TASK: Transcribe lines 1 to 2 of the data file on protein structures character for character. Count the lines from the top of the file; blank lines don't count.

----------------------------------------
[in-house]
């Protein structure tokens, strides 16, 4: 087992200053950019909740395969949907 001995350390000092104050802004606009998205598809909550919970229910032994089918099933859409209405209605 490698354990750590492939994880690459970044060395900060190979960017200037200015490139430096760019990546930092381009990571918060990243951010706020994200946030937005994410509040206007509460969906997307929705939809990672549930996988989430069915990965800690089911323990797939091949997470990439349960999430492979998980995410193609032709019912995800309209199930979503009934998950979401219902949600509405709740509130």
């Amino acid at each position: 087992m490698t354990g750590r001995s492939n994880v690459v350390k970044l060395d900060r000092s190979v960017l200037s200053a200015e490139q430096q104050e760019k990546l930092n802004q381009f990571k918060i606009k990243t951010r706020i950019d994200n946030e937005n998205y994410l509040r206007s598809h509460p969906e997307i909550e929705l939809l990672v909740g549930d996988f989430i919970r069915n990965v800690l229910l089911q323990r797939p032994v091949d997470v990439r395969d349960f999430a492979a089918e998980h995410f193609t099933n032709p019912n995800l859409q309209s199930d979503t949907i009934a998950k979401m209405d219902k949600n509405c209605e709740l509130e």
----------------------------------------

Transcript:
[in-house]
């Protein structure tokens, strides 16, 4: 087992200053950019909740395969949907 001995350390000092104050802004606009998205598809909550919970229910032994089918099933859409209405209605 490698354990750590492939994880690459970044060395900060190979960017200037200015490139430096760019990546930092381009990571918060990243951010706020994200946030937005994410509040206007509460969906997307929705939809990672549930996988989430069915990965800690089911323990797939091949997470990439349960999430492979998980995410193609032709019912995800309209199930979503009934998950979401219902949600509405709740509130």